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How to trim inside corner under shelf?

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Forum topic by SBH posted 05-20-2016 04:18 PM 440 views 0 times favorited 9 replies Add to Favorites Watch
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SBH

4 posts in 198 days


05-20-2016 04:18 PM

Hello all,

New member here, with 20 years of hobby woodworking experience (the last 12 years, nearly all honey-dos).

So the wife has tasked me with making and installing drawers under the built-in shelves in our walk-in closet. The shelves (3/4-in. edge-glued pine) sit on 2-in. tall x 3/4-in. thick strips of pine glued and nailed to the wall (which is drywall). The problem that I have is that, although my drawers are dead square, the angle of one of the side under-shelf strips meets the back strip at an obtuse angle. I need to take off 1/8 of an inch (tapering from nothing at the front of the strip, to a full 1/8 inch at the back) to make it square. How to do this, keeping in mind I am working up against the bottom of a shelf?

I have Lie-Nielsen’s small chisel plane, a porter-cable heavy handheld belt sander, and a Fein Multimaster, among other tools I was considering to help me do this.

Thanks for any and all help!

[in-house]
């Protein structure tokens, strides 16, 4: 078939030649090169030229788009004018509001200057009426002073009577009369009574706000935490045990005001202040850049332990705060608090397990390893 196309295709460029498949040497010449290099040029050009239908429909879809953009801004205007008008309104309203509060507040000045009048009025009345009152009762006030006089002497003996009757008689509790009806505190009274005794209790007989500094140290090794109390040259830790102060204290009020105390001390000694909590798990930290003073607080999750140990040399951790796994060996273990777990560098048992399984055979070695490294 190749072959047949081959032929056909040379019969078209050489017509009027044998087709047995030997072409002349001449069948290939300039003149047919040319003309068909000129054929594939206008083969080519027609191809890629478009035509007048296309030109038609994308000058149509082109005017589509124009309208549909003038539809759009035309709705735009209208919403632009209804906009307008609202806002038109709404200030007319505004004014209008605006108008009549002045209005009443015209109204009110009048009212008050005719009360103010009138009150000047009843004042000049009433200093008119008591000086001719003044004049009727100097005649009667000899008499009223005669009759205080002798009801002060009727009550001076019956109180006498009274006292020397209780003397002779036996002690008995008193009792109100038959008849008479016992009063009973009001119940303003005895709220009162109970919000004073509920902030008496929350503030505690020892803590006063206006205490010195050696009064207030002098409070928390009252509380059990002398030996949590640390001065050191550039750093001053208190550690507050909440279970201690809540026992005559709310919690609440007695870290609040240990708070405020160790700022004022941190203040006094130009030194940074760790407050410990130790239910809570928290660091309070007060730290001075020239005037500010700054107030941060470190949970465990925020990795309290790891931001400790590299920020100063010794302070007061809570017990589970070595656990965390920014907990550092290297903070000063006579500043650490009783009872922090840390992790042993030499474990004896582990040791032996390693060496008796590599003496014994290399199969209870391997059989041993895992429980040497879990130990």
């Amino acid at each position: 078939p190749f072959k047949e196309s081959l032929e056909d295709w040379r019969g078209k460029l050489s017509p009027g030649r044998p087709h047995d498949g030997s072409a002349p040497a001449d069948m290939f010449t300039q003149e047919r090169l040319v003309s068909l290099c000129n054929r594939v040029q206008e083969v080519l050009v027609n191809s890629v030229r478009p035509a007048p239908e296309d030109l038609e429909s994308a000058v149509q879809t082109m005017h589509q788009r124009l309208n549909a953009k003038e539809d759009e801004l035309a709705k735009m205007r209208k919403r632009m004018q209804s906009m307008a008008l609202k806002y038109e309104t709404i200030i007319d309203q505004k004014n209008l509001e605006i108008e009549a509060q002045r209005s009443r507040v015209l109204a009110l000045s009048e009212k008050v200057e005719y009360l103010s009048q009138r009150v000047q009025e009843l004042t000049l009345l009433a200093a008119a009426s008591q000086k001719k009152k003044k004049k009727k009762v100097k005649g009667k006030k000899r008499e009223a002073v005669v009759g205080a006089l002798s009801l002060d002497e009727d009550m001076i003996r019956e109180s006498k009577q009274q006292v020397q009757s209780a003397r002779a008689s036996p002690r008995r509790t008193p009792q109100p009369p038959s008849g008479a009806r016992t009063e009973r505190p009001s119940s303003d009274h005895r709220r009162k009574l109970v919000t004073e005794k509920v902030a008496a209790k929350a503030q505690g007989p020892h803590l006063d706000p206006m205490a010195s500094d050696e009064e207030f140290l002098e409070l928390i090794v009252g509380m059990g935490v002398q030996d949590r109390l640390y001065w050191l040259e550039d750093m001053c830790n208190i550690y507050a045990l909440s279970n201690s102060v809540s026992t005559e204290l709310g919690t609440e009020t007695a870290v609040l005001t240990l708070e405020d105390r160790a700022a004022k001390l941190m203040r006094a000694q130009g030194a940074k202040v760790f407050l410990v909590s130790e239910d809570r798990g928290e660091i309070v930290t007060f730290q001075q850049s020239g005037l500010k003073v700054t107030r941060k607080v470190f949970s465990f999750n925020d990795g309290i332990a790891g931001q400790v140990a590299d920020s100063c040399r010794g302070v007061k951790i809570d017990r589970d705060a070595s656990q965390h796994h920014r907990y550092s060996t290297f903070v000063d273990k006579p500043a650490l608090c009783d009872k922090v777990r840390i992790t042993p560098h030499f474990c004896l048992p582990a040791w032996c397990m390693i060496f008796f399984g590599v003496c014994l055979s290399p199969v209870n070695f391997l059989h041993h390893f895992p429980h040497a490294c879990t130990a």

-SBH

-- SBH


9 replies so far

View bondogaposis's profile

bondogaposis

4024 posts in 1813 days


#1 posted 05-20-2016 06:15 PM

Remove it, mark it, then hand plane to the line, reinstall.

-- Bondo Gaposis

View jbay's profile

jbay

812 posts in 360 days


#2 posted 05-20-2016 06:28 PM

Agree with Bondo^

or Cut your drawer down 1/8” smaller (1/16 off both sides) and shim your guide out.

-- My “MO” involves Judging others, playing God, acting as LJs law enforcement, and never admitting any of my ideas could possibly be wrong or anyone else's idea could possibly be correct -- (A1Jim)

View pintodeluxe's profile

pintodeluxe

4853 posts in 2275 days


#3 posted 05-20-2016 06:57 PM

Professional mechanics and carpenters know to take the project apart a little further to expose the necessary elements. If the multimaster can’t get in there to make the cut, a good sharp chisel might.

If the shelf can be separated from the ledger, that might be the best option.

Good luck with it.

-- Willie, Washington "If You Choose Not To Decide, You Still Have Made a Choice" - Rush

View MadMark's profile

MadMark

977 posts in 914 days


#4 posted 05-20-2016 07:40 PM

First tear the hell out of it and make a HUGE mess.
Next, tell the spouse that you need to buy a very expensive toy to fix it (overestimate cost by at least 2X)
Buy the toy.
Fix the issue.
Tell spouse that not only were you able to quickly fix it but you SAVED 50%!
Bathe in glory!

M

PS: As you can tell, I’ve been married a long time …

-- Madmark - Madmark2150@yahoo.com Wiretreefarm.com

View KellyB's profile

KellyB

77 posts in 644 days


#5 posted 05-20-2016 09:32 PM



First tear the hell out of it and make a HUGE mess.
Next, tell the spouse that you need to buy a very expensive toy to fix it (overestimate cost by at least 2X)